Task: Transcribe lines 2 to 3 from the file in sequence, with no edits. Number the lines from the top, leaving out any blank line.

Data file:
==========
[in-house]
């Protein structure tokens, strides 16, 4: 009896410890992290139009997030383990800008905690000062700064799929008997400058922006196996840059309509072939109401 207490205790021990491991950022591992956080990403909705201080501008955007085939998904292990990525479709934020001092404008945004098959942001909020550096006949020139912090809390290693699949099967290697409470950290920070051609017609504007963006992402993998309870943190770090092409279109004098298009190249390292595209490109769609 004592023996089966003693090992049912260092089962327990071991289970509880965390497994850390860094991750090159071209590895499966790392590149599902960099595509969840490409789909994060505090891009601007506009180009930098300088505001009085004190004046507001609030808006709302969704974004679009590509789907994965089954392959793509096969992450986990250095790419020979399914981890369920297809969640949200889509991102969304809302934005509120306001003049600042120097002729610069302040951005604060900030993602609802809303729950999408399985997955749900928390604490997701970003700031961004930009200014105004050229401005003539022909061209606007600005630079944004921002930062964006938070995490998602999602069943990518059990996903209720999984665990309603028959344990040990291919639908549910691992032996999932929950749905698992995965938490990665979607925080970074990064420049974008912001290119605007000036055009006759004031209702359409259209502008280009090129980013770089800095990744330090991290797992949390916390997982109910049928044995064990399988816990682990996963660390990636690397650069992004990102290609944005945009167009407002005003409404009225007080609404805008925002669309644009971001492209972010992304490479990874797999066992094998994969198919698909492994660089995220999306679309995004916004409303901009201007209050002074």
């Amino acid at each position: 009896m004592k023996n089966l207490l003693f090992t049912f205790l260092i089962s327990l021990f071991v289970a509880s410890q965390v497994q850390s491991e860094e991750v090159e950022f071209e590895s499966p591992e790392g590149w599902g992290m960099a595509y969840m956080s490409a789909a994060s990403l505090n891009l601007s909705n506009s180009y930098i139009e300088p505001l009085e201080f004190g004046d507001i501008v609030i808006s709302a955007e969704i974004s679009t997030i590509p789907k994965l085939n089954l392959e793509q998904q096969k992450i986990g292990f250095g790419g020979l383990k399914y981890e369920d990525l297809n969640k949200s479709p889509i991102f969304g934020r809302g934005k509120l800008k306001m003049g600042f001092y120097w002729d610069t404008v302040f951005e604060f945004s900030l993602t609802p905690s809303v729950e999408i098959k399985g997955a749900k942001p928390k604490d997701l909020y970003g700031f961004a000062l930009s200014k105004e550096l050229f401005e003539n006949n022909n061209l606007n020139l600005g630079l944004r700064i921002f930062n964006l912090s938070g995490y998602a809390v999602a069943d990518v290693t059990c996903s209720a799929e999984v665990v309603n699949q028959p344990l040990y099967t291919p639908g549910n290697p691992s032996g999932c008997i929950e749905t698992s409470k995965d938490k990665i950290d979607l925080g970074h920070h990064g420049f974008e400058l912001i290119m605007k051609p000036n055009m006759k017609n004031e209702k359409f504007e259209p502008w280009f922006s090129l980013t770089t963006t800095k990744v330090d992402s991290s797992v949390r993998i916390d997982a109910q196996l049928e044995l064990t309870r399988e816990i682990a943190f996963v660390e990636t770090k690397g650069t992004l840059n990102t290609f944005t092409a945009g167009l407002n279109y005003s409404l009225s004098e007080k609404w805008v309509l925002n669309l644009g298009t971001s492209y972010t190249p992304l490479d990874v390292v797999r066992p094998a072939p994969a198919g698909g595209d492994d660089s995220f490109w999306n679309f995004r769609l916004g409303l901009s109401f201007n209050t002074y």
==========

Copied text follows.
């Protein structure tokens, strides 16, 4: 009896410890992290139009997030383990800008905690000062700064799929008997400058922006196996840059309509072939109401 207490205790021990491991950022591992956080990403909705201080501008955007085939998904292990990525479709934020001092404008945004098959942001909020550096006949020139912090809390290693699949099967290697409470950290920070051609017609504007963006992402993998309870943190770090092409279109004098298009190249390292595209490109769609 004592023996089966003693090992049912260092089962327990071991289970509880965390497994850390860094991750090159071209590895499966790392590149599902960099595509969840490409789909994060505090891009601007506009180009930098300088505001009085004190004046507001609030808006709302969704974004679009590509789907994965089954392959793509096969992450986990250095790419020979399914981890369920297809969640949200889509991102969304809302934005509120306001003049600042120097002729610069302040951005604060900030993602609802809303729950999408399985997955749900928390604490997701970003700031961004930009200014105004050229401005003539022909061209606007600005630079944004921002930062964006938070995490998602999602069943990518059990996903209720999984665990309603028959344990040990291919639908549910691992032996999932929950749905698992995965938490990665979607925080970074990064420049974008912001290119605007000036055009006759004031209702359409259209502008280009090129980013770089800095990744330090991290797992949390916390997982109910049928044995064990399988816990682990996963660390990636690397650069992004990102290609944005945009167009407002005003409404009225007080609404805008925002669309644009971001492209972010992304490479990874797999066992094998994969198919698909492994660089995220999306679309995004916004409303901009201007209050002074």
């Amino acid at each position: 009896m004592k023996n089966l207490l003693f090992t049912f205790l260092i089962s327990l021990f071991v289970a509880s410890q965390v497994q850390s491991e860094e991750v090159e950022f071209e590895s499966p591992e790392g590149w599902g992290m960099a595509y969840m956080s490409a789909a994060s990403l505090n891009l601007s909705n506009s180009y930098i139009e300088p505001l009085e201080f004190g004046d507001i501008v609030i808006s709302a955007e969704i974004s679009t997030i590509p789907k994965l085939n089954l392959e793509q998904q096969k992450i986990g292990f250095g790419g020979l383990k399914y981890e369920d990525l297809n969640k949200s479709p889509i991102f969304g934020r809302g934005k509120l800008k306001m003049g600042f001092y120097w002729d610069t404008v302040f951005e604060f945004s900030l993602t609802p905690s809303v729950e999408i098959k399985g997955a749900k942001p928390k604490d997701l909020y970003g700031f961004a000062l930009s200014k105004e550096l050229f401005e003539n006949n022909n061209l606007n020139l600005g630079l944004r700064i921002f930062n964006l912090s938070g995490y998602a809390v999602a069943d990518v290693t059990c996903s209720a799929e999984v665990v309603n699949q028959p344990l040990y099967t291919p639908g549910n290697p691992s032996g999932c008997i929950e749905t698992s409470k995965d938490k990665i950290d979607l925080g970074h920070h990064g420049f974008e400058l912001i290119m605007k051609p000036n055009m006759k017609n004031e209702k359409f504007e259209p502008w280009f922006s090129l980013t770089t963006t800095k990744v330090d992402s991290s797992v949390r993998i916390d997982a109910q196996l049928e044995l064990t309870r399988e816990i682990a943190f996963v660390e990636t770090k690397g650069t992004l840059n990102t290609f944005t092409a945009g167009l407002n279109y005003s409404l009225s004098e007080k609404w805008v309509l925002n669309l644009g298009t971001s492209y972010t190249p992304l490479d990874v390292v797999r066992p094998a072939p994969a198919g698909g595209d492994d660089s995220f490109w999306n679309f995004r769609l916004g409303l901009s109401f201007n209050t002074y």